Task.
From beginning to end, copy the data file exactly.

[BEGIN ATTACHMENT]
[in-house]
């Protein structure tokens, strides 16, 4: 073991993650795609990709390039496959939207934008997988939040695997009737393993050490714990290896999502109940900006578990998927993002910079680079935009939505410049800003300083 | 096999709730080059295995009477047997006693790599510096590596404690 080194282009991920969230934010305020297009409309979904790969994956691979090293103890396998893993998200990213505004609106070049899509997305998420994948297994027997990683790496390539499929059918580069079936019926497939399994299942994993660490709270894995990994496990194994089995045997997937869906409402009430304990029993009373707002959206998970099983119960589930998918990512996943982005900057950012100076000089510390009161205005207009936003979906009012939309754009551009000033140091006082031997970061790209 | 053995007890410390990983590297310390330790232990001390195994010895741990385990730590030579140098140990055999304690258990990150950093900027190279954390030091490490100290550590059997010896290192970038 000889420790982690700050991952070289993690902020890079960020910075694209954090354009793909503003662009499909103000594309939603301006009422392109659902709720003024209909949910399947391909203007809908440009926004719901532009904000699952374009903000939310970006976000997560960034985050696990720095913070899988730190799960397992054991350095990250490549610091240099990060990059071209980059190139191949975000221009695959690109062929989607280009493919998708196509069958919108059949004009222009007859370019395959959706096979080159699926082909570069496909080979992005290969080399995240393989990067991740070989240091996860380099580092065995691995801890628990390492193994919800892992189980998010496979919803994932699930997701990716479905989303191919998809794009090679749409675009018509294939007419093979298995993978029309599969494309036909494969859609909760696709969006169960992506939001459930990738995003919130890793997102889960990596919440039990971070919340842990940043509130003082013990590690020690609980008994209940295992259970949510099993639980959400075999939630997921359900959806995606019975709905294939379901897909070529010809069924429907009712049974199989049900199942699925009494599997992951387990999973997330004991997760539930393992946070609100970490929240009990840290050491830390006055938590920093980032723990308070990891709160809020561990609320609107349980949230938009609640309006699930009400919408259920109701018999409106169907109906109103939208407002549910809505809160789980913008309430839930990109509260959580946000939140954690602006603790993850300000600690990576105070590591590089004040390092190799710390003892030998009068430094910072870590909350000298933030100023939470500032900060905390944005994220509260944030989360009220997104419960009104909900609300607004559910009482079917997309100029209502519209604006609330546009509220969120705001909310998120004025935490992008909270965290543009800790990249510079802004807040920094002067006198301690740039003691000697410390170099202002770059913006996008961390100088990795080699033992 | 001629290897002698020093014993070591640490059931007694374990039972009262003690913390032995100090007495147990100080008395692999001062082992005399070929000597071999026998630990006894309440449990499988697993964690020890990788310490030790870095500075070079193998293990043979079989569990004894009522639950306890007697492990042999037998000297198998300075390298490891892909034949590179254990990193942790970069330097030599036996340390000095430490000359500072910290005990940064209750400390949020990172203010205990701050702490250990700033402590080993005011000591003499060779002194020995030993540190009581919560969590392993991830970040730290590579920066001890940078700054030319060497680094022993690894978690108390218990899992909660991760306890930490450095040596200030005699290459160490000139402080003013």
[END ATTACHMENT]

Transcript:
[in-house]
């Protein structure tokens, strides 16, 4: 073991993650795609990709390039496959939207934008997988939040695997009737393993050490714990290896999502109940900006578990998927993002910079680079935009939505410049800003300083 | 096999709730080059295995009477047997006693790599510096590596404690 080194282009991920969230934010305020297009409309979904790969994956691979090293103890396998893993998200990213505004609106070049899509997305998420994948297994027997990683790496390539499929059918580069079936019926497939399994299942994993660490709270894995990994496990194994089995045997997937869906409402009430304990029993009373707002959206998970099983119960589930998918990512996943982005900057950012100076000089510390009161205005207009936003979906009012939309754009551009000033140091006082031997970061790209 | 053995007890410390990983590297310390330790232990001390195994010895741990385990730590030579140098140990055999304690258990990150950093900027190279954390030091490490100290550590059997010896290192970038 000889420790982690700050991952070289993690902020890079960020910075694209954090354009793909503003662009499909103000594309939603301006009422392109659902709720003024209909949910399947391909203007809908440009926004719901532009904000699952374009903000939310970006976000997560960034985050696990720095913070899988730190799960397992054991350095990250490549610091240099990060990059071209980059190139191949975000221009695959690109062929989607280009493919998708196509069958919108059949004009222009007859370019395959959706096979080159699926082909570069496909080979992005290969080399995240393989990067991740070989240091996860380099580092065995691995801890628990390492193994919800892992189980998010496979919803994932699930997701990716479905989303191919998809794009090679749409675009018509294939007419093979298995993978029309599969494309036909494969859609909760696709969006169960992506939001459930990738995003919130890793997102889960990596919440039990971070919340842990940043509130003082013990590690020690609980008994209940295992259970949510099993639980959400075999939630997921359900959806995606019975709905294939379901897909070529010809069924429907009712049974199989049900199942699925009494599997992951387990999973997330004991997760539930393992946070609100970490929240009990840290050491830390006055938590920093980032723990308070990891709160809020561990609320609107349980949230938009609640309006699930009400919408259920109701018999409106169907109906109103939208407002549910809505809160789980913008309430839930990109509260959580946000939140954690602006603790993850300000600690990576105070590591590089004040390092190799710390003892030998009068430094910072870590909350000298933030100023939470500032900060905390944005994220509260944030989360009220997104419960009104909900609300607004559910009482079917997309100029209502519209604006609330546009509220969120705001909310998120004025935490992008909270965290543009800790990249510079802004807040920094002067006198301690740039003691000697410390170099202002770059913006996008961390100088990795080699033992 | 001629290897002698020093014993070591640490059931007694374990039972009262003690913390032995100090007495147990100080008395692999001062082992005399070929000597071999026998630990006894309440449990499988697993964690020890990788310490030790870095500075070079193998293990043979079989569990004894009522639950306890007697492990042999037998000297198998300075390298490891892909034949590179254990990193942790970069330097030599036996340390000095430490000359500072910290005990940064209750400390949020990172203010205990701050702490250990700033402590080993005011000591003499060779002194020995030993540190009581919560969590392993991830970040730290590579920066001890940078700054030319060497680094022993690894978690108390218990899992909660991760306890930490450095040596200030005699290459160490000139402080003013």